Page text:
Oh, yes, God loves the common man and woman who make themselves available and willing toward His will. He takes their little and, yes, our little and gives it worth. He makes it everything toward His glory.
When we remember who we are and where we came from and never forget who God is and where He wants to take us—the future is ours in Him. The Bible plainly declares the days yet ahead are going to incredibly challenge God's saints. Prophecies indicate the punishment of nations that have forgotten God's manifest blessings.
Focus where God focuses
In Romans 8:18-19, Paul proclaims on God's behalf: "For I consider that the sufferings of this present time are not worthy to be compared with the glory which shall be revealed in us. For the earnest expectation of the creation eagerly waits for the revealing of the sons of God."
This is where God opens the curtain, in effect, and says to all, "Look what I have done! I have made good on My promise. The common dust of this earth has become divine, the sons of God! This treasure in earthen vessels [2 Corinthians 4:7], these capsules of clay, these unrefined beings that have been made worthy by acceptance of Me, are now made manifest throughout heaven and earth declaring My works and My word." That moment is going to make all other moments worth every conceivable sacrifice in our here and now.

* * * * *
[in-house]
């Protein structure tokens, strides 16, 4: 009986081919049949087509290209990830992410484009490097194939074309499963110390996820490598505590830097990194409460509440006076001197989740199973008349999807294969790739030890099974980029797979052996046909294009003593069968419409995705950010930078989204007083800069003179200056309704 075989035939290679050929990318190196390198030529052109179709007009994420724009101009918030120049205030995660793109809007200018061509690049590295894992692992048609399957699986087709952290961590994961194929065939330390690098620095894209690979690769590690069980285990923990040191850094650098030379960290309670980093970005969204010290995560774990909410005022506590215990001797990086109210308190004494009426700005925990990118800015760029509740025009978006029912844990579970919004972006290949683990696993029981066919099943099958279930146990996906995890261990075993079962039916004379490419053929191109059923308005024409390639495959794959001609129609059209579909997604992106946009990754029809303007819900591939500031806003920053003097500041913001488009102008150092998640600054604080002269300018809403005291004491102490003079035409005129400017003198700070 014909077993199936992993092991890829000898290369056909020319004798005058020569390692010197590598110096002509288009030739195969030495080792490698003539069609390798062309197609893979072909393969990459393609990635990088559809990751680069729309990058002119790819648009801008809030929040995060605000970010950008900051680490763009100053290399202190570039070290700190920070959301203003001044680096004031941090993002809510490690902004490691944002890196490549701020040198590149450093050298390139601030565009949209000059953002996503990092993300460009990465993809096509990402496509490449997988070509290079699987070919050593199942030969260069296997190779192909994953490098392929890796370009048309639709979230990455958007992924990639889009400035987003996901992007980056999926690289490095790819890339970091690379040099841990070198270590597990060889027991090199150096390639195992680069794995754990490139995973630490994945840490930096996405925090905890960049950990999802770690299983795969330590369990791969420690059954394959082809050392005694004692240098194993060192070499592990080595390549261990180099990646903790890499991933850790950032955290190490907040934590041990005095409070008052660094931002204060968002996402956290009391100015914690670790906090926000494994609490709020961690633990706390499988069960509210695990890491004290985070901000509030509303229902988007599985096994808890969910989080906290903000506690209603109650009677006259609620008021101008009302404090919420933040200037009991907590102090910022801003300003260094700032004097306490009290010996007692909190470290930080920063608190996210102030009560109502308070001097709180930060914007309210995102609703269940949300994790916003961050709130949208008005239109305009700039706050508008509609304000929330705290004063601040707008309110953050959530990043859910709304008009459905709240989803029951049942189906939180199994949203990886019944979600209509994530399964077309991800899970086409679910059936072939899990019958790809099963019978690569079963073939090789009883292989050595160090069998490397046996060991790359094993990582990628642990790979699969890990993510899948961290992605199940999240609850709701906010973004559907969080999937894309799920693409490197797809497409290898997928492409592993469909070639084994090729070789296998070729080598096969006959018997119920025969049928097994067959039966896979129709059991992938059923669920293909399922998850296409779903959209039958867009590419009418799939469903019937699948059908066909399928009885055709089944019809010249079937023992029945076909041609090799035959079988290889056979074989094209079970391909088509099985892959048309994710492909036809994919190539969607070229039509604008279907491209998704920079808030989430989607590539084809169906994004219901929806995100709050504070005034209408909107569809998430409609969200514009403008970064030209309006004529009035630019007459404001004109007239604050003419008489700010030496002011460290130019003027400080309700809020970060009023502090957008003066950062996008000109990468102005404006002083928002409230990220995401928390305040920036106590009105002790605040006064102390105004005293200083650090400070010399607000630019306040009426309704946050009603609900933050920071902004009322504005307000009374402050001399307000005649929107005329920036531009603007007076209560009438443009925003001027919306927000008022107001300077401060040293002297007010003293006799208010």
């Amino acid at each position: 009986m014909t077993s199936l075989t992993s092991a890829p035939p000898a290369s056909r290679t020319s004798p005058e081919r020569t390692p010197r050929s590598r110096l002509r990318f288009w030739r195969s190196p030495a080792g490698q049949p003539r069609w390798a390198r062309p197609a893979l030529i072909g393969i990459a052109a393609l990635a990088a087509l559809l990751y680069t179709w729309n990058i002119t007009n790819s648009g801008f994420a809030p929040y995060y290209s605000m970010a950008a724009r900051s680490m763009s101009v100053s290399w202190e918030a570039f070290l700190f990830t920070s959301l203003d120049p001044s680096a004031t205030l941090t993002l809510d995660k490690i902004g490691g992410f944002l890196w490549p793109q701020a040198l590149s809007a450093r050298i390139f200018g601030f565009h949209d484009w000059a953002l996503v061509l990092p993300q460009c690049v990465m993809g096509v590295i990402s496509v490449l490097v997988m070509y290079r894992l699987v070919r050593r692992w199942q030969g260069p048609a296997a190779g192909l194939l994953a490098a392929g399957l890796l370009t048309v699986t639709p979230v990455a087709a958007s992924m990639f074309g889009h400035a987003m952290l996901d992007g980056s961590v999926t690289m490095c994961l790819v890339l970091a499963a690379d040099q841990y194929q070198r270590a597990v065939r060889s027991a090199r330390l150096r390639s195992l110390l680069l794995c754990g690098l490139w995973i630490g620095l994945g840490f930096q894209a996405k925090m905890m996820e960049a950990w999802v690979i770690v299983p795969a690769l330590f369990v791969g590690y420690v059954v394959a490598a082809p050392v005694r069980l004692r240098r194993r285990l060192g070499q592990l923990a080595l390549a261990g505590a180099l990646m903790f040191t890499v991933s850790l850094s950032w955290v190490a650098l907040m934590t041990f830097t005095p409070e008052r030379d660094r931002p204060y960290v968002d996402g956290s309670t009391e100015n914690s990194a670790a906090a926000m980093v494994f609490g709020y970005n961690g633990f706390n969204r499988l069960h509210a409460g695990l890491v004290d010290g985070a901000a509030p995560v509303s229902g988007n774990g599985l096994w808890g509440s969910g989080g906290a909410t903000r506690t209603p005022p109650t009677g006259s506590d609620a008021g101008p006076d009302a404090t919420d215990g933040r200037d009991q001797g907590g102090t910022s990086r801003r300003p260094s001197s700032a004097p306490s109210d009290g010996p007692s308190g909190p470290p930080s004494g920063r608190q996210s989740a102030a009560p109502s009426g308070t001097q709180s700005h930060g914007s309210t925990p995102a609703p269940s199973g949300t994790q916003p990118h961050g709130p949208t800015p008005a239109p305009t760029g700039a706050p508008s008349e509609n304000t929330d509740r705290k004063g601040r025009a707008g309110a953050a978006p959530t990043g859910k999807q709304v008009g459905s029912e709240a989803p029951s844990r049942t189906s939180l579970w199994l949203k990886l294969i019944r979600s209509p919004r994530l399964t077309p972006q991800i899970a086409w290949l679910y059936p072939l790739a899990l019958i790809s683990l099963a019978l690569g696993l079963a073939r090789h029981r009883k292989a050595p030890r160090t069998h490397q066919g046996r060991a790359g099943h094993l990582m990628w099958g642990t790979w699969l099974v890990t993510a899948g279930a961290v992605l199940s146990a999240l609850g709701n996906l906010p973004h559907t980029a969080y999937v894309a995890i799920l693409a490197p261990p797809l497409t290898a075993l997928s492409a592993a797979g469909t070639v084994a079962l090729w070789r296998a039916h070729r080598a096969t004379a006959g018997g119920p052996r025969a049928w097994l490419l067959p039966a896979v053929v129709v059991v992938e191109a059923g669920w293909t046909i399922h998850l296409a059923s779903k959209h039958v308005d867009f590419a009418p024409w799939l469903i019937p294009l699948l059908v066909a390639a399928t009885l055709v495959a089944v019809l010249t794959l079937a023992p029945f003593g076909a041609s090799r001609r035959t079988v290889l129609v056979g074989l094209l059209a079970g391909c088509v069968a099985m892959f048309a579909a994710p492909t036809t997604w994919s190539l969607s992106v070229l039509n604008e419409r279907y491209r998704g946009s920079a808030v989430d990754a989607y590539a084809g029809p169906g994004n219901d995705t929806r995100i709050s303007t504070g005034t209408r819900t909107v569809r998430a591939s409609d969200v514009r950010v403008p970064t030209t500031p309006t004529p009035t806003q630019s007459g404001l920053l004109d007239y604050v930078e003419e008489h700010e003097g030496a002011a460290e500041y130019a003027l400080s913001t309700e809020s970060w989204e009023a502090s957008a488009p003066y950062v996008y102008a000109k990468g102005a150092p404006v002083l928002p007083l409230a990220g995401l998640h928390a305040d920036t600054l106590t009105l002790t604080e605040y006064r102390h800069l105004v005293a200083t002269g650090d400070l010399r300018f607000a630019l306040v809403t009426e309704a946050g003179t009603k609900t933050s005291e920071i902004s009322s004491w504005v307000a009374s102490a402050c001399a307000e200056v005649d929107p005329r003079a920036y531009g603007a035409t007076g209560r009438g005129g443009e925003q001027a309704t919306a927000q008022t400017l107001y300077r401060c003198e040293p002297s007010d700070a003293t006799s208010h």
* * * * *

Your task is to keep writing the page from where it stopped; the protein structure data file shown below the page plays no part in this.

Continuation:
Oh, yes, God loves the common man who does the uncommon thing. Long ago the prophet Isaiah wrote in Isaiah 30:21 about a voice that would tell us, "This is the way, walk in it." It is Lincoln's voice that says, "God must be a lover of the common people, or He would not have made so many of them."
It is a voice that persevered beyond the immediate world of travail and despair and rose to greatness. It's a voice and message that can touch us today. And, because we now know a little more about how God works, may I say, "Thank God for the common man."